Daily Archives: November 30, 2006

Koral would make Vista cool

Koral has a knowledge management system that is the coolest thing I saw at the SAP show recently and I have a demo and an interview on ScobleShow today.

Look at how it keeps Excel spreadsheets and other files in sync.

Demo (9:20). Interview (22:39).

Oh, there’s lots of stuff on Vista around today. I put the best on my link blog. Including this list of ways Microsoft could make Vista better by Jeremy Toeman. Heheh, John Dvorak is tired of baiting Mac users, so now he’s going to bait Windows users to be equal opportunity. Got it John! Damn, I fell for it again! ;-)

Blogs and wikis as platforms

Whew, yesterday was a busy day. Three interviews. Two speeches. One London Girl Geek dinner. Two videos posted (thanks to Kevin Edwards and Michael Klinger for posting those while I’m gone).

Anyway, I saw Don Dodge talking about blogging and wikis as platforms. He’s absolutely right. Anyone who’s seen a list of WordPress extensions sees that developers are building cool things on top of that blogging platform.

One of the blogging vendors, Blogtronix, I had on the ScobleShow yesterday (demo and interview). I like their stuff a lot, it lets companies build their own “Channel 9″ without having three great developers of their own.

Opacity is evil?

I love this quote from Steve Sloan: “opacity is evil.” I totally agree with that when it comes to public institutions. The way our tax money is being spent should be done transparently. I doubt we’ll ever get there.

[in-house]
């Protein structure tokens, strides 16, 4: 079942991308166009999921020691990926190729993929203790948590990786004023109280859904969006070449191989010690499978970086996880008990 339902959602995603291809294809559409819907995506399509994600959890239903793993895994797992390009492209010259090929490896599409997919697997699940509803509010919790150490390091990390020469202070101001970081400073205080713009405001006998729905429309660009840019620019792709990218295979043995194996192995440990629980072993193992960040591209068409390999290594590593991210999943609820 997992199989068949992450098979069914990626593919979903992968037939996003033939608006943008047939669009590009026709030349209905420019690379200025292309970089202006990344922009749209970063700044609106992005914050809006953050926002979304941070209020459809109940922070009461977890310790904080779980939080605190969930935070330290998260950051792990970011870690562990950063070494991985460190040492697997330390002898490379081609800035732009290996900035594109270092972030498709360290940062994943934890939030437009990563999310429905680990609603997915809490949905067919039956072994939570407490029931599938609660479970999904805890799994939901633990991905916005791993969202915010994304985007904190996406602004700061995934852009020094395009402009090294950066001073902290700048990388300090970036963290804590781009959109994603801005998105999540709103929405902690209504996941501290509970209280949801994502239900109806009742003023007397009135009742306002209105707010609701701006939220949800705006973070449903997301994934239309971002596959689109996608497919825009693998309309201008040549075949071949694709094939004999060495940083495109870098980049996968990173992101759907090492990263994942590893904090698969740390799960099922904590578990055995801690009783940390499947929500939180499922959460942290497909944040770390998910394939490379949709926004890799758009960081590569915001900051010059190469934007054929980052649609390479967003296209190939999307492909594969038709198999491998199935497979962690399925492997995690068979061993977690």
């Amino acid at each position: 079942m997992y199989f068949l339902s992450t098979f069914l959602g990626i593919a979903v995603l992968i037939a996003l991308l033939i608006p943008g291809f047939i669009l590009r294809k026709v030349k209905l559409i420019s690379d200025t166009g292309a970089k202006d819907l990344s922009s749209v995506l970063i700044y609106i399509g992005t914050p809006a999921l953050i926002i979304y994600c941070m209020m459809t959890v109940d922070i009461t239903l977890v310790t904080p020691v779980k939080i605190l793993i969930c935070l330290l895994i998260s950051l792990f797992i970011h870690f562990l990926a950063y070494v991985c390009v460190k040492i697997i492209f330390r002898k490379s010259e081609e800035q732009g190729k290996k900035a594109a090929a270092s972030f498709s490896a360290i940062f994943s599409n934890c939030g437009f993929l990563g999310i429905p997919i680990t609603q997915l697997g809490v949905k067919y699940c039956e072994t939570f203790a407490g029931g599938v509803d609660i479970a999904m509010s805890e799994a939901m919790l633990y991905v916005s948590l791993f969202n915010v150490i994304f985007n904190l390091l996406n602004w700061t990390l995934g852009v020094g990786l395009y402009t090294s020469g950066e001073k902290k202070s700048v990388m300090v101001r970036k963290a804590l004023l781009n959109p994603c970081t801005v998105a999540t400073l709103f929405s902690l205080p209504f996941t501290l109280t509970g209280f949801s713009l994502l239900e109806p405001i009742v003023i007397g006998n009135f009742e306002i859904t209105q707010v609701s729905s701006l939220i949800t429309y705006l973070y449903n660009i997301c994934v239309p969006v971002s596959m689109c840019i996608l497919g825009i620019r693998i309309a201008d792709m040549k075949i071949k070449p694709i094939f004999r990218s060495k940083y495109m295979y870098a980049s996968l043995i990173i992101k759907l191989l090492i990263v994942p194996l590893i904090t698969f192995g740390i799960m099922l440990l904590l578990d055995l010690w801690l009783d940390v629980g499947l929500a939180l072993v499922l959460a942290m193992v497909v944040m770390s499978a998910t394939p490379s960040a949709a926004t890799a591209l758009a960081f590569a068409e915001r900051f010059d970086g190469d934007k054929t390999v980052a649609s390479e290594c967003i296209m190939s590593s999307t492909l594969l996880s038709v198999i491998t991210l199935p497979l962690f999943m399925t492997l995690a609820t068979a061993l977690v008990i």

I look at yesterday’s events regarding PodCamp. Would I have done anything differently if we had been totally transparent? No. I told an audience yesterday that I live my life expecting that whatever I do or say will get on the front page of the New York Times. That makes people uncomfortable.

It is an uncomfortable life sometimes. Particularly when people don’t do their homework before jumping to conclusions.

I wish bloggers called and tried to get my side of the story before making attacks and tried to present both sides of the story, even if their side of the story is right and mine is wrong. I thought blogging was about being fair, and open, and different than what existed before. I guess not.

Hey, I live in a dream world. I know.